It is another object of this invention to render a retro-reflective scanner more compact in size, and less expensive both in terms of manufacturing and assembly costs.
2. Features of the Invention
In keeping with these objects, and others which will become apparent hereinafter, one feature of this invention resides, briefly stated, in a retro-reflective electro-optical scanner for, and a method of, reading indicia having parts of different light reflectivity. The invention includes means for generating and directing a light beam along an outgoing path, and a reflector mounted in the outgoing path for reflecting the light beam toward the indicia for reflection therefrom.
The invention also includes detector means for detecting light reflected off the indicia over a field of view in a return path free of collection optical components, and for generating an electrical signal representative of the indicia. The reflector is also mounted in the return path for directly receiving the reflected light, and for directly reflecting the reflected light to the detector means. The reflector is moved to simultaneously scan the light beam and the field of view.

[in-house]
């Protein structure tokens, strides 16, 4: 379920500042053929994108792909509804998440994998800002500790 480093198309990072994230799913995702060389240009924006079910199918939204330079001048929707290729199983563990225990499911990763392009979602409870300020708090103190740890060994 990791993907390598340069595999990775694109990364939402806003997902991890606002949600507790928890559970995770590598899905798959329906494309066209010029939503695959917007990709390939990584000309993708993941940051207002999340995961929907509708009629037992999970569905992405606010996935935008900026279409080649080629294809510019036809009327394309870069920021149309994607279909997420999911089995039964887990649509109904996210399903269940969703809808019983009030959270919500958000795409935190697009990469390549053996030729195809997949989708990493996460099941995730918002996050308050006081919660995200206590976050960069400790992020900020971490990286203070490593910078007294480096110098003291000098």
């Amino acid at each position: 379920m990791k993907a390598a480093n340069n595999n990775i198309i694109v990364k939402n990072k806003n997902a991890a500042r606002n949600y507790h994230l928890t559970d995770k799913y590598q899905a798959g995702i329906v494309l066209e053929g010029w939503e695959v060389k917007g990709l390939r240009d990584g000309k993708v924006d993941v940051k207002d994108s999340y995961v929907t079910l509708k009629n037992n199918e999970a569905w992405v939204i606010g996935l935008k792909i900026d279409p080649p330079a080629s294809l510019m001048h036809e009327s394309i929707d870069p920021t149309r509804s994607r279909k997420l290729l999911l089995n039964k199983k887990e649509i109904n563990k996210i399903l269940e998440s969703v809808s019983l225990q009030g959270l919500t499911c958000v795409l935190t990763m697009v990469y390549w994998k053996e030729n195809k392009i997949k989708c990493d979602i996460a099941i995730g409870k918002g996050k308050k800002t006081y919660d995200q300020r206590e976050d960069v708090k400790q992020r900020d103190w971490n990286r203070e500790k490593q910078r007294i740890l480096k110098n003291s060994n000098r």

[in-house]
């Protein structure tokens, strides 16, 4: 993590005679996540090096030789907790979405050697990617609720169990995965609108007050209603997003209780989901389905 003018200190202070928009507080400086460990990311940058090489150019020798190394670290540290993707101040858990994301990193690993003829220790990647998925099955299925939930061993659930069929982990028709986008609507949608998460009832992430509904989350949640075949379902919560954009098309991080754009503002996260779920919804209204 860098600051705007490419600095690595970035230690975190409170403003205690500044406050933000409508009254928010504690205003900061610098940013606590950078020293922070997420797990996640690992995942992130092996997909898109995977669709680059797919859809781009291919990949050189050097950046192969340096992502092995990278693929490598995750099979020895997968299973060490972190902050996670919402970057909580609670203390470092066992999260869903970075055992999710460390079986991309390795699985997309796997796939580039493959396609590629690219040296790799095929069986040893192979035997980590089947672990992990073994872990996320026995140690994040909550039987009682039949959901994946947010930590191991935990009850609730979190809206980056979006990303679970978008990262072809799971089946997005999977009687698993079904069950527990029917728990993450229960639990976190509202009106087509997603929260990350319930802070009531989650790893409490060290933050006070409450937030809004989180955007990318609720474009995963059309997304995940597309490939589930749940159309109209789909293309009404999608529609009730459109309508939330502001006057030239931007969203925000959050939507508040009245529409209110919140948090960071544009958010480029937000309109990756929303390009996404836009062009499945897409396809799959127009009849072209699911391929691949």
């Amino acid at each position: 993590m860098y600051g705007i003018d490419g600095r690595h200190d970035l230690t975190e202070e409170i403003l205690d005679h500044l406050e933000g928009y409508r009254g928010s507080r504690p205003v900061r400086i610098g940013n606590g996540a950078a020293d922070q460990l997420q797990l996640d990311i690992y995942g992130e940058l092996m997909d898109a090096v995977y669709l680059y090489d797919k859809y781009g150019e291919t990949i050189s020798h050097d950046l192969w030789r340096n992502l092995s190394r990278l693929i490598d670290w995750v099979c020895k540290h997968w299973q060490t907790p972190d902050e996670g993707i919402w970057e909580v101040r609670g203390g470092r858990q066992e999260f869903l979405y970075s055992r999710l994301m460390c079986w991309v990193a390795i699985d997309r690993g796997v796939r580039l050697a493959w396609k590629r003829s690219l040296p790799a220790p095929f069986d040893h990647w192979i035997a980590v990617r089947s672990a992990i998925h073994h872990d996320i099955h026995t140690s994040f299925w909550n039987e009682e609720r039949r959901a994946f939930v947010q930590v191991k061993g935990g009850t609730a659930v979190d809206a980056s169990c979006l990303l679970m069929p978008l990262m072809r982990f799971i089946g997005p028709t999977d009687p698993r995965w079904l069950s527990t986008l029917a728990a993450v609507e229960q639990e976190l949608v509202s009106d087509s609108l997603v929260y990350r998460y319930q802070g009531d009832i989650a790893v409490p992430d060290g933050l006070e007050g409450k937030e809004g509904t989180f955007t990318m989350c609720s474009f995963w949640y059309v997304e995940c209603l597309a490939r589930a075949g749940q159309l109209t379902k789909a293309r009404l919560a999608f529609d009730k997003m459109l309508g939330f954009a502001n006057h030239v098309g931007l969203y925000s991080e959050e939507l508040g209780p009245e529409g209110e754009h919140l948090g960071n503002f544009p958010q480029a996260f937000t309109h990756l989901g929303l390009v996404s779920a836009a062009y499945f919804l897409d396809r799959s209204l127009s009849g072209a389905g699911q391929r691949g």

In a preferred embodiment, the light beam generating means includes a laser diode having an outlet facing the reflector, and the detector means includes a photodetector having an inlet facing the reflector. The reflector includes a generally planar mirror extending across the outgoing and return paths. The outgoing and return paths intersect at, or are side by side, or adjacent, the reflector.
In accordance with this invention, the elimination of collection optics in the return path renders the scanner smaller in size. The photodetector need not be as finely positioned as in the prior art. Tolerances on aiming the laser diode are also eased. The expenses involved in manufacturing and assembling collection optics are avoided. The scanner can be incorporated in many different configurations, e.g. hand-held or fixed mount.